EVOC are specialists in the field of bicycle transport, and the voc 280L Bike Travel Bag is a case in point, with many great features only gained through experience.
Packing up and then lugging a bike around an airport is the part of going away with a bike everyone dreads. Anything that can improve the situation is worth a look in my eyes.
When buying a bike bag, you'll notice there are two types: soft shell and hard shell (well, and a few hybrids too). The EVOC is the former, able to fold down to the length of its rigid base (1300mm), making it perfect for stowing neatly under a bed when not in use. A soft shell also means it is relatively light. Coming in at 8.6kg, it saves around 3kg over most rigid plastic boxes.
The argument for whether soft or hard shell provides better protection is polarized: a hard shell may be more protected from hard outer knocks, but the bike is able to knock against the inside if not cushioned well. The EVOC is fairly well padded inside, with space along each side to stuff some lycra to help cushion any blows.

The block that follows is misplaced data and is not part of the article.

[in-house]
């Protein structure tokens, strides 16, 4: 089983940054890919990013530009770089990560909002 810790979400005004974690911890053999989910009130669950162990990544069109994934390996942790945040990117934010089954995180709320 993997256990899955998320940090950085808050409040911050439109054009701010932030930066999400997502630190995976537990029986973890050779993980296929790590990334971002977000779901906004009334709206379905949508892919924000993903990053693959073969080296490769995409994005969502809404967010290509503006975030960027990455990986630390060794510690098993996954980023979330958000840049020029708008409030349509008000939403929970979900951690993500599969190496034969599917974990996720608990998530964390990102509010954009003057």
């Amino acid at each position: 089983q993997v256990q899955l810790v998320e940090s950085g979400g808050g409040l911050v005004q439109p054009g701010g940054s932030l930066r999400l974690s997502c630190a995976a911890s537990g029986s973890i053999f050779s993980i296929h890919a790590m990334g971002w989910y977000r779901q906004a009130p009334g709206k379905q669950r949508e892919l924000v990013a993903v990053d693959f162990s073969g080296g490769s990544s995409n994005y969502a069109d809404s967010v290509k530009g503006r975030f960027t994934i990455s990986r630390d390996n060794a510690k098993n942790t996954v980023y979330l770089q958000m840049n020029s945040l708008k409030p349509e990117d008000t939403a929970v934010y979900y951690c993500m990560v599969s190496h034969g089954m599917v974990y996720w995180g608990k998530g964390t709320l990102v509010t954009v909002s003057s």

Often the problem with soft bags is that their lack of structure makes loading difficult and moving the bag around a bit like trying to get a drunk friend home. EVOC have developed structural rods, which slot in front, at rear and in wheel pockets, and act like bones, allowing the bag to maintain shape without a bike inside.
You could argue the EVOC is a hybrid bag because of these but either way, they work to great effect. A simple feature but one of the bag's best.